Did You Know?
In the sixth Chloe Ellefson mystery, Death on the Prairie, Chloe and her sister Kari decide to take an extended road trip to visit the historic Midwestern home sites of author Laura Ingalls Wilder - whose books they read and cherished as children.
After briefly considering Chloe's rusty rundown Ford Pinto for their six-state road trip, the Ellefson sisters decide to take Kari's older, but well-maintained 1969 AMC Rambler.
(Death on the Prairie is set in 1983. In those days Pinto owners considered themselves lucky if their vehicles went 50,000 miles without serious problems. And while Kari's car was 14 years old and had 60,000 miles on it, Ramblers had a reputation for reliability. Besides, what sounds better than taking a “Rambler” for a road trip?)
Kari's two-door blue sedan was made in Kenosha, Wisconsin by the now defunct American Motors Corporation. Hers was an entry-level model, lacking air conditioning, power steering, or power brakes. Even the dashboard cigarette lighter was optional. Perhaps that's why it was the lowest priced American car available in 1969, with an MSRP of $1,900 (about $12,500 in 2014 dollars). Only a German made VW Beetle cost less.
The Rambler was a rear wheel drive car with a 6-cylinder engine that used leaded gas. Its 3-speed manual transmission was shifted using a long lever on the right side of the steering wheel column - an arrangement known as “a three on the tree.”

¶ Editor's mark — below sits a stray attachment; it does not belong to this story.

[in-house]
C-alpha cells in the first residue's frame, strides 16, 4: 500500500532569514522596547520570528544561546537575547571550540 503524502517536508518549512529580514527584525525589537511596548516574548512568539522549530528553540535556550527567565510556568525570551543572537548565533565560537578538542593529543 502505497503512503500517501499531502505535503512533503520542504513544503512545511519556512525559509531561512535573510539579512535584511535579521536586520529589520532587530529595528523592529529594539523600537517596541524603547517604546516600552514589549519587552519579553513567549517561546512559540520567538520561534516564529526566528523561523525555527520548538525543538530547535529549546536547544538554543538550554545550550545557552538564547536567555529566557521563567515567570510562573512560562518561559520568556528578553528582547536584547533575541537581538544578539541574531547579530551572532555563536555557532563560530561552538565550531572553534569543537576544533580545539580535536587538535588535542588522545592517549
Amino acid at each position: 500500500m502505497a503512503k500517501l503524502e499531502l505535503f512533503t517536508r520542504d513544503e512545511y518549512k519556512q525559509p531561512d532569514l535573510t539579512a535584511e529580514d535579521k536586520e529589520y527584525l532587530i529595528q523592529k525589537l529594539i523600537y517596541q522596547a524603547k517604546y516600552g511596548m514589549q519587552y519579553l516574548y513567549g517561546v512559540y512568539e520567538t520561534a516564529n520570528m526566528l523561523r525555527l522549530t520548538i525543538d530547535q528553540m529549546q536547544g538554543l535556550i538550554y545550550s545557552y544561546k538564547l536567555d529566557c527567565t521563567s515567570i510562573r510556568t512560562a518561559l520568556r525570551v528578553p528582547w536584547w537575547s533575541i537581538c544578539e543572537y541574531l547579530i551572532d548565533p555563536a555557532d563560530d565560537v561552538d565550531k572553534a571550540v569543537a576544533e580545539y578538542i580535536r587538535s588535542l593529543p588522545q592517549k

Transmissions like this had a vertical H-shaped shifting pattern. Drivers pulled the shift lever toward them and then either up to get into Reverse or down to get into 1st gear. Shifting from 1st to 2nd required pulling the lever up, pushing it forward, and up again. To go from 2nd to 3rd (top gear) the driver either pushed or pulled the lever down.
The engine in Kari's Rambler was not very powerful. Drivers sometimes had to downshift from 3rd to 2nd to climb hills - or to get the vehicle to speed up quickly.
The car was roomy, with bench seats front and back.
It also had a big trunk, which Chloe used to securely store the large archival box containing the precious quilt that once belonged to Laura Ingalls Wilder.
In terms of safety, the Rambler was typical for its time. Its specifications sheet listed seatbelts, an energy-absorbing steering column, self-adjusting brakes, hazard warning signals, padded instrument panel and visors, safety door locks, rear view mirrors, windshield washer and wipers, backup lights, and side safety reflectors - all standard.
The video below provides a quick guided tour of the 1969 Rambler pictured here, which author Kathleen Ernst used as the example for Kari's car in Death on the Prairie.
Now when you read along with Chloe and Kari as they go ramblin' through Wilder territory - looking for Laura - you'll be able to envision their ride. Enjoy the trip!